Cleft Lip and Cleft Palate (Cause, Symptoms, and Complications)

Cleft Lip and Cleft Palate (Cause, Symptoms, and Complications)

Definition: Cleft lip and cleft palate, also known as orofacial cleft, are birth defects that occur when a baby’s lip or mouth do not form properly during pregnancy. This is a group of conditions that includes cleft lip (CL), cleft palate (CP), and both together (CLP). Cleft lip and cleft palate are openings or split in the upper lip, the roof of the mouth (palate) or both.

A cleft palate occurs when the roof of the mouth does not close properly during a baby’s early development inside the womb. The palate is made up of two parts, either of which can be cleft – the hard palate and the soft palate. The hard palate is a bony portion in the front of the roof of our mouth. The soft palate is located at the back of the mouth and is made up of soft tissue.

The cause is unknown in most cases. Risk factors include smoking during pregnancy, diabetes, obesity, an older mother, and certain medications (such as some used to treat seizures). Cleft lip and cleft palate can often be diagnosed during pregnancy with an ultrasound exam.

Children with a cleft lip with or without a cleft palate or a cleft palate alone often have problems with feeding and speaking clearly and can have ear infections. They also might have hearing problems and problems with their teeth.

A cleft lip or palate can be successfully treated with surgery. This is often done in the first few months of life for cleft lip and before eighteen months for cleft palate. Speech therapy and dental care may also be needed. With appropriate treatment, outcomes are good.

Causes and Risk Factors: The cause of cleft palate and lip isn’t known, but doctors believe that the defects occur because of both genetic and environmental factors. Genetics can play a role in the development of clefts if one or both parents pass down a gene that makes a cleft palate or lips more likely.

The mother or the father can pass on genes that cause clefting, either alone or as part of a genetic syndrome that includes a cleft lip or cleft palate as one of its signs. In some cases, babies inherit a gene that makes them more likely to develop a cleft, and then an environmental trigger actually causes the cleft to occur.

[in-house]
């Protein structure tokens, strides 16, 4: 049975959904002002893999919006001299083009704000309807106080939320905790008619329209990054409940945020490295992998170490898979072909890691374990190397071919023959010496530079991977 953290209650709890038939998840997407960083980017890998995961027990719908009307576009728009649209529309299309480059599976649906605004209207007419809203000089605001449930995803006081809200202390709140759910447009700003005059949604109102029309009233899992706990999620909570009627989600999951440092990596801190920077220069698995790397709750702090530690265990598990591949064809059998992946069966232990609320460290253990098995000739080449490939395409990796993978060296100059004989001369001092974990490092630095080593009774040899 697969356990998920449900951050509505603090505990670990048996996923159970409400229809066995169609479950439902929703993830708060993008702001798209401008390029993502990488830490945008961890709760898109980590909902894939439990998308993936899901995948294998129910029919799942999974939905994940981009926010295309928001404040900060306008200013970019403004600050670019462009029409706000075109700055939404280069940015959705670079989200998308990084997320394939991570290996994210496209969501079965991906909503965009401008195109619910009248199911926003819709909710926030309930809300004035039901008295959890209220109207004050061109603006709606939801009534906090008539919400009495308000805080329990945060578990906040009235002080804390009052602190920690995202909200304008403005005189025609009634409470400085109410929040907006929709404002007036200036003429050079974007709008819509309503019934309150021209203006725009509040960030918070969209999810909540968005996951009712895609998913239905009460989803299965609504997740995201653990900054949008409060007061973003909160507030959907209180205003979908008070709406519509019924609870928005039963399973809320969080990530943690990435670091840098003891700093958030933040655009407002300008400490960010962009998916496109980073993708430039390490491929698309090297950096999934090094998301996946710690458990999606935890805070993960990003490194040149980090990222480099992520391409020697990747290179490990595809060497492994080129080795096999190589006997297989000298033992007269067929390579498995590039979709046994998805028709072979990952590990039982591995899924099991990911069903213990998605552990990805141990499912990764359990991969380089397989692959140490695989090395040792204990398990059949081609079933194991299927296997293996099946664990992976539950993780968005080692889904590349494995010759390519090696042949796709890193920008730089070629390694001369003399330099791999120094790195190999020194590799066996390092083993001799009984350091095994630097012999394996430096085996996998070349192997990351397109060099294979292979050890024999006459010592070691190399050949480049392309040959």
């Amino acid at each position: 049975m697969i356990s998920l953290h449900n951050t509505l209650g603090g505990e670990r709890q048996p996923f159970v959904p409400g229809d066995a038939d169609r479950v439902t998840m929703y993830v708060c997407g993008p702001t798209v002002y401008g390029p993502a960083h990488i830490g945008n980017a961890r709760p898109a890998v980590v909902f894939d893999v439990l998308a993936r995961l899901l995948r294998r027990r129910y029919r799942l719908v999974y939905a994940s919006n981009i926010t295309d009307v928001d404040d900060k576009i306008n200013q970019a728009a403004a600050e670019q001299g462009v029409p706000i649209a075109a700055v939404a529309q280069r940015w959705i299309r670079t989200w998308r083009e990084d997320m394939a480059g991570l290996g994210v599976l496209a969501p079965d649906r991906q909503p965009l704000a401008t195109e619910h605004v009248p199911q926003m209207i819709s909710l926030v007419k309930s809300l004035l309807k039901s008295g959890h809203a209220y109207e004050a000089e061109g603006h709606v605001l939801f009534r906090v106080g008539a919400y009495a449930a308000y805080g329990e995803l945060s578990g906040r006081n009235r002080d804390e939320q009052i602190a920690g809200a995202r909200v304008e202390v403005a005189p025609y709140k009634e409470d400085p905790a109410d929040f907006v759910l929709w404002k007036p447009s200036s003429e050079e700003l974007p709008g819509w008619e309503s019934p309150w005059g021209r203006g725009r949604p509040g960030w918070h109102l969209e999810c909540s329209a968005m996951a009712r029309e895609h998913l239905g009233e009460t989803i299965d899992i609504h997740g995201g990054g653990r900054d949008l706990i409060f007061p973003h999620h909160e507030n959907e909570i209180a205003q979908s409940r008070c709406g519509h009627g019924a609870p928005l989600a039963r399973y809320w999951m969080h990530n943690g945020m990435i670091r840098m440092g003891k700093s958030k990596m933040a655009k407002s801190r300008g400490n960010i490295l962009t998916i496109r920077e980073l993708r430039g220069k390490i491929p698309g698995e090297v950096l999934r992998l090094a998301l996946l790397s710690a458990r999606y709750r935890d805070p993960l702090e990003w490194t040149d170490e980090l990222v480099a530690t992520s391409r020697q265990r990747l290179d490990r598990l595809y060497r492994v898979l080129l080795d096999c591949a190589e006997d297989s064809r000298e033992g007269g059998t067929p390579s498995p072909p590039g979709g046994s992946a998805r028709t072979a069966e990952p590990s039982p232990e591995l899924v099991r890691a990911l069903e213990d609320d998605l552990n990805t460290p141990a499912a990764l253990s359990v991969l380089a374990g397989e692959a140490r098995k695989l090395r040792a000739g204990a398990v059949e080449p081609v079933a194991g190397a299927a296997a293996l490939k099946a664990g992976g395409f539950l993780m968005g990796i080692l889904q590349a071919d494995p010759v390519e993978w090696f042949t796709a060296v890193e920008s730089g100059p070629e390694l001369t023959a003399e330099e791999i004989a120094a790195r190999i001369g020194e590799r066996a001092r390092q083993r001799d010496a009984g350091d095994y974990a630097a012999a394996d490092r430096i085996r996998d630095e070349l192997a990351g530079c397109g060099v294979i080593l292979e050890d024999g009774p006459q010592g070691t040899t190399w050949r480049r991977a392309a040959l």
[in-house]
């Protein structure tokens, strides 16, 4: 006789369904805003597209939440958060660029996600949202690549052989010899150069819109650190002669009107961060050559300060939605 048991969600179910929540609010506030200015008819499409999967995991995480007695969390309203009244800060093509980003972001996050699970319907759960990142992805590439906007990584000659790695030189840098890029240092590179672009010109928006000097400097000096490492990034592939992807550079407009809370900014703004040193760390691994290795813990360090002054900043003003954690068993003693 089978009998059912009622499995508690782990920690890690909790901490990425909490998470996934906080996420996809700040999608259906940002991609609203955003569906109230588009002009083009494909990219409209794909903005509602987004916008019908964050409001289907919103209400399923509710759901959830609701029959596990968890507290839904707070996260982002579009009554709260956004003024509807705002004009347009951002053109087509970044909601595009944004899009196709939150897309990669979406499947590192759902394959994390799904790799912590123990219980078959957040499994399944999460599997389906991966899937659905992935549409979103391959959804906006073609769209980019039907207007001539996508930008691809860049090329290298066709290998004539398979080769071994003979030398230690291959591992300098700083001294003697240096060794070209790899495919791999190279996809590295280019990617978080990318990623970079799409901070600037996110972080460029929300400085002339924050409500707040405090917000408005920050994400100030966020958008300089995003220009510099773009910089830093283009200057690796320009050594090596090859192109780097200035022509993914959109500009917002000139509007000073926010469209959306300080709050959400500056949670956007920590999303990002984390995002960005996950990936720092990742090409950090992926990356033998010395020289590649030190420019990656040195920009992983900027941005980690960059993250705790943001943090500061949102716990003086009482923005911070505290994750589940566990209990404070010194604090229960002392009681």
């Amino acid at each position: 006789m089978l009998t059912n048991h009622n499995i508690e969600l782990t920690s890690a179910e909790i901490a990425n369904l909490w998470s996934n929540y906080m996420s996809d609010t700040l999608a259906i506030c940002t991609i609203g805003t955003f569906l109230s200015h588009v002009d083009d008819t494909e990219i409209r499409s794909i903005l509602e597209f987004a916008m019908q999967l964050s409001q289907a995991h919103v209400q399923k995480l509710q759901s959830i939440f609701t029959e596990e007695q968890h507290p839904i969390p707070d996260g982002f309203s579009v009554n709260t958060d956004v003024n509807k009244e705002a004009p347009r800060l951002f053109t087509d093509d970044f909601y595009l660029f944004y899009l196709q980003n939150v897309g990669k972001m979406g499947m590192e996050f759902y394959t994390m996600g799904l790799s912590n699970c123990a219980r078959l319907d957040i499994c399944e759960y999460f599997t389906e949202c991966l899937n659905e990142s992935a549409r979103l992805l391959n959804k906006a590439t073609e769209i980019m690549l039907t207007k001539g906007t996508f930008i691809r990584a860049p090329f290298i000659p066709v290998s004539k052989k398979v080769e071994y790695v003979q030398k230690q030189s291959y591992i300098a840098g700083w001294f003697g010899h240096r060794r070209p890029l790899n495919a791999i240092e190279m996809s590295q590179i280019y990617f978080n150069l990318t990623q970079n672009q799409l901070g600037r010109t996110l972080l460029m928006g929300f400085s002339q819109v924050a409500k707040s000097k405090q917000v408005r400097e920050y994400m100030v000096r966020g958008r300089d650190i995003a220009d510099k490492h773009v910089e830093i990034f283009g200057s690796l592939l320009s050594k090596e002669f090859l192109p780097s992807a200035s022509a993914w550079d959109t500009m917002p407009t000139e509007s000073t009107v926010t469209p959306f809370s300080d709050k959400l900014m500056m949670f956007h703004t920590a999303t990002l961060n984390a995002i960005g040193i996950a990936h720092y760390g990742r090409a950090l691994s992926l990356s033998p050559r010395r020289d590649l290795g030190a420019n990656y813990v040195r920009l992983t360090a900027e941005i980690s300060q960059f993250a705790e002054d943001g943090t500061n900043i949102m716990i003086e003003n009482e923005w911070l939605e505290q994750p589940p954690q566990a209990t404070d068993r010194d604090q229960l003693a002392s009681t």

Like the many families of children with birth defects, CDC wants to find out what causes them. Understanding the factors that are more common among babies with a birth defect will help us learn more about the causes. CDC funds the Centers for Birth Defects Research and Prevention, which collaborate on large studies such as the National Birth Defects Prevention Study (NBDPS; births 1997-2011) and the Birth Defects Study To Evaluate Pregnancy exposureS (BD-STEPS; began with births in 2014), to understand the causes of and risks for birth defects, including orofacial clefts.

Factors that scientists believe may cause a cleft to develop include:

  • cigarette smoking
  • drinking alcohol
  • taking illegal drugs
  • being diabetic
  • not getting enough prenatal vitamins, like folic acid

Males are more likely to have a cleft lip with or without cleft palate. Cleft palate without cleft lip is more common in females. In the United States, cleft lip and palate are reportedly most common in Native Americans and least common in African-Americans.

Signs and Symptoms: Usually, a split (cleft) in the lip or palate is immediately identifiable at birth. Cleft lip and cleft palate may appear as:

  • A split in the lip and roof of the mouth (palate) that affects one or both sides of the face
  • A split in the lip that appears as only a small notch in the lip or extends from the lip through the upper gum and palate into the bottom of the nose
  • A split in the roof of the mouth that doesn’t affect the appearance of the face

In most cases, the split in the lip that is characteristic of a cleft is the most noticeable sign of the defect. Milk may come out of the baby’s nose while feeding because the barrier between the mouth and nose is abnormal. It’s also possible for children with a cleft to have dental problems, such as missing teeth or having extra teeth.

A cleft palate/lip may impact an individual’s self-esteem, social skills, and behavior. There is research dedicated to the psychosocial development of individuals with cleft palate. Self-concept may be adversely affected by the presence of a cleft lip or cleft palate, particularly among girls. Children who are judged as attractive tend to be perceived as more intelligent, exhibit more positive social behaviors, and are treated more positively than children with cleft lip or cleft palate. Children with clefts tend to report feelings of anger, sadness, fear, and alienation from their peers, but these children were similar to their peers in regard to “how well they liked themselves.”

Complications: Children with cleft lip with or without cleft palate face a variety of challenges, depending on the type and severity of the cleft.

  • Dental problems
  • Difficulty feeding
  • Ear infections and hearing loss
  • Speech difficulties
  • Challenges of coping with a medical condition

Individuals with cleft also face many middle ear infections which may eventually lead to hearing loss. The Eustachian tubes and external ear canals may be angled or tortuous, leading to food or other contamination of a part of the body that is normally self-cleaning. The hearing is related to learning to speak.

 

Information Source:

  1. healthline.com
  2. mayoclinic.org
  3. cdc.gov
  4. wikipedia